Nicole Freeling, UC Newsroom
National races for Senate and House may dominate the election news cycle, but during the Nov. 8 midterm elections, voters will also weigh in on local issues, from affordable housing to sales taxes to funding for local youth and mental health programs.
“Local politics is the most important part of politics in a lot of ways,” said UC Berkeley student Skylar Betts. These days, the third-year political science major spends most of her lunchtimes tabling on Sproul Plaza, to help students register to vote, learn about who and what is on the ballot, and answer questions about where they can cast their ballot.
“Presidential elections get a lot of attention, but the policies that most affect our day-to-day lives aren’t decided by the President,” Betts said. “They’re decided by officials like the county recorder that you may never even have heard of — and they can be decided by a handful of votes.”
Are you prepared for the upcoming election? Visit University of California: Vote! to learn more.
There are scores of local and statewide measures on the ballot this year. California voters will decide on far-ranging issues that include whether the state Constitution should guarantee a right to abortion, whether to fund electric vehicles through a new tax on billionaires and whether or not to ban the sale of flavored tobacco.
Voters will choose yes or no on those questions, and the side with the most votes wins — no Congress or Electoral College to worry about.
That’s a great thing about direct democracy. But it can be daunting to new voters — especially busy college students with stacks of composition and calculus to contend with.
Fear not, say Betts and her colleagues with UCWeVote, the UC Student Association-sponsored effort to register and educate students across the system.
A few minutes of research is often enough to make an informed choice on an issue. And resources abound — from nonpartisan resource guides to endorsements from political parties and interest groups — to help you bone up on the candidates and issues.
Here are some tips for getting up to speed.
1. Find out who and what is on the ballot
If you’re voting in California, your first stop for information is the voter guide and sample ballot mailed to every California voter. It details state measures along with arguments, organizations and major donors supporting each side.
Voter’s Edge is another nonpartisan resource that lists local measures in California. If offers a feature “for new and busy voters” that provides simple, succinct summaries for each race.
Cal Matters offers a digestible, entertaining and nonpartisan breakdown of the candidates and issues on the California ballot.
The League of Women Voters Vote411 provides nonpartisan tips on navigating the ballot as a first-time voter.
“Some students are registered in their home state because that’s the election that matters the most to them,” Betts said. “But even if you’re away from home, there are plenty of guides and resources that will let you get a comprehensive understanding of the issues.”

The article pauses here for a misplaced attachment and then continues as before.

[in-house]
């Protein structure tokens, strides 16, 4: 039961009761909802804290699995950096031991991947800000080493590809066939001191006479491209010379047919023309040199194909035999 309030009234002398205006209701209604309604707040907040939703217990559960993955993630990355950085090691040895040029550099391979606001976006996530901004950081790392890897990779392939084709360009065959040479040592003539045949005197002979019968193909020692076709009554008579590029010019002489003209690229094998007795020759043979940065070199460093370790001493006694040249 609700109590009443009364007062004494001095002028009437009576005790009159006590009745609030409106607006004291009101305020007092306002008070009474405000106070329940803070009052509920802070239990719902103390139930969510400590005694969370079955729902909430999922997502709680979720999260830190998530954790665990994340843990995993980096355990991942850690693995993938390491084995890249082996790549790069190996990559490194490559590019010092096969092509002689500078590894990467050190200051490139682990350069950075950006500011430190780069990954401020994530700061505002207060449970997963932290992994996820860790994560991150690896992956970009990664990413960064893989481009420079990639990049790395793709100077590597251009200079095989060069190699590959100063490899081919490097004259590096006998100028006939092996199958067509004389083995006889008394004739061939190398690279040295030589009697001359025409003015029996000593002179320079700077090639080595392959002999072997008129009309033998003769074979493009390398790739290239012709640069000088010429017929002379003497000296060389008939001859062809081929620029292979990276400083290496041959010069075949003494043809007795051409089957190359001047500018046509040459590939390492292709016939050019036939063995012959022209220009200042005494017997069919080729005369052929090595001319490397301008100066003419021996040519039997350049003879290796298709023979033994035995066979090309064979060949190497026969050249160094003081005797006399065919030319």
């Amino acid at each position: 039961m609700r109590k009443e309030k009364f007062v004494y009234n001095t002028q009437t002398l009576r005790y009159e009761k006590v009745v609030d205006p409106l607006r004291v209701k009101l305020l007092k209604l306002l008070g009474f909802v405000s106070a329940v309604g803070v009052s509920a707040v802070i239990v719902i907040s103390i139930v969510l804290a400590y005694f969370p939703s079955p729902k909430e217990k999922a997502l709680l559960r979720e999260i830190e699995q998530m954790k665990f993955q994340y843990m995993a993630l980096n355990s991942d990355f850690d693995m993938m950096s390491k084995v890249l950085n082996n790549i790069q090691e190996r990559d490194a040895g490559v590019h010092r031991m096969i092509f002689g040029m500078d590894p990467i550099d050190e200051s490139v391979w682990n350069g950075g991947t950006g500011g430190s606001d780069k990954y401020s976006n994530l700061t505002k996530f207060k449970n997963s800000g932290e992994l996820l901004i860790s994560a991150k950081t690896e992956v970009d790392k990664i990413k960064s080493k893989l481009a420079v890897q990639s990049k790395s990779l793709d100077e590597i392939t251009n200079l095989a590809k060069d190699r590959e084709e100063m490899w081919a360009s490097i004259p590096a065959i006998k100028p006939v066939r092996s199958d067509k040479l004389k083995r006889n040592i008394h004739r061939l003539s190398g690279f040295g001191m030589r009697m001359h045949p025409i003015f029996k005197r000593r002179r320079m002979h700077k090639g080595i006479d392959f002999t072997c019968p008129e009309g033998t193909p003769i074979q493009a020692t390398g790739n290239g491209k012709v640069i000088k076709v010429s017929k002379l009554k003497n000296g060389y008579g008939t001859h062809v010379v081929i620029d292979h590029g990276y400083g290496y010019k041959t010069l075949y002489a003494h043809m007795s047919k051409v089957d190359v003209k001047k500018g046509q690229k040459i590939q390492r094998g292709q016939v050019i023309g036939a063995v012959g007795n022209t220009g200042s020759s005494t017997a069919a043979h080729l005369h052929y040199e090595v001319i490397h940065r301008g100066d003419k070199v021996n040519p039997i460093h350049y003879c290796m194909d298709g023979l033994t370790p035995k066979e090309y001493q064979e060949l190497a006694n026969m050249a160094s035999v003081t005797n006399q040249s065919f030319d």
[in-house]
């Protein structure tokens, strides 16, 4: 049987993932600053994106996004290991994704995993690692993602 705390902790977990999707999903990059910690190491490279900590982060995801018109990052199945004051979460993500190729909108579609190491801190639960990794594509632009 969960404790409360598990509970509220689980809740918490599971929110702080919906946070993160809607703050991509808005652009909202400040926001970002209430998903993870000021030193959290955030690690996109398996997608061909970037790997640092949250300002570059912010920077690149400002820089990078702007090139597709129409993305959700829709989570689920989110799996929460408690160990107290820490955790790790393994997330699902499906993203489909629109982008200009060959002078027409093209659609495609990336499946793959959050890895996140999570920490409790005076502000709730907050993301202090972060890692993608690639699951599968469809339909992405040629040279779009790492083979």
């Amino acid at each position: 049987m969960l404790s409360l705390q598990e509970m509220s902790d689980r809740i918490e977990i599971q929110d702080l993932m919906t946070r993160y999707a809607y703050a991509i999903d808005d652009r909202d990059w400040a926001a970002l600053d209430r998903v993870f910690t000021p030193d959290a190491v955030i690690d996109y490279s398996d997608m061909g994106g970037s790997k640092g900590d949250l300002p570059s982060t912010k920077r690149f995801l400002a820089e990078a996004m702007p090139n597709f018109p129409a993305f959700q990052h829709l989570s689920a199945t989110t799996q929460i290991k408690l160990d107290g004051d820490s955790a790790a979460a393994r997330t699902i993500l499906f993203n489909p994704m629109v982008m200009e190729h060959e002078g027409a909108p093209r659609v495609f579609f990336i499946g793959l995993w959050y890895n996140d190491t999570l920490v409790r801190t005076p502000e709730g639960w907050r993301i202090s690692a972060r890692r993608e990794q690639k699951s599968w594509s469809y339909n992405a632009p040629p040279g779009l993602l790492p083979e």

2. See who is promoting — and opposing — each measure
Voter initiatives — especially in California — are infamous for being confusing or downright misleading, with titles and descriptions that can make it hard to suss out what the measures will really do.
One way to cut through the confusion: look closely at the organizations and funders backing each side. Is there a group pushing the legislation that has a financial stake in the outcome? What are the policy goals of the groups supporting or standing against the measure?
These, together with third-party endorsements, can offer a clue to a measure’s intent. And help you decide how you want to vote.
3. Consider endorsements from organizations that share your views
Check out the slate of candidates and issues endorsed by the local chapters of political parties and advocacy organizations that you support. It’s also worth checking out coverage from your local news outlets to see what measures and candidates they endorse.
And don’t be afraid to listen to your classmates, including the many UC student organizations that are tabling, hosting forums and developing voter guides.
“There are always a lot of students who feel they’re not aware enough to get involved, and our response is always: We’re here to help!” said UC Berkeley student Alex Edgar, president of UCWeVote.
4. Talk over the issues with your friends
Discuss the issues with friends and family. And make it social: Invite friends to share pizza and discuss the candidates and go over the ballot measures together. See if local clubs and cafes are hosting discussions for talking through what’s on the ballot.
“It’s become a ritual with my dad to sit down and go over our ballot together,” Betts said. “Every election, we call and talk about all the people and issues. It helps us learn more about what’s on there, and it’s a tradition we look forward to every election year.”
5. Don’t sweat it, just vote
Don’t skip voting if you haven’t made up your mind on every issue. It’s okay to leave something blank.
“One of the biggest misconceptions young voters have is that they don’t know enough – there’s stuff on the ballot they don't understand, they don’t know all the people running for office, they’re not educated enough about what’s going on,” Edgar said.
“We’re here to tell them, ‘You do know enough. Even if you don’t fill in everything on your ballot, your perspective is important.’”
Visit University of California: Vote to get more information on how to participate.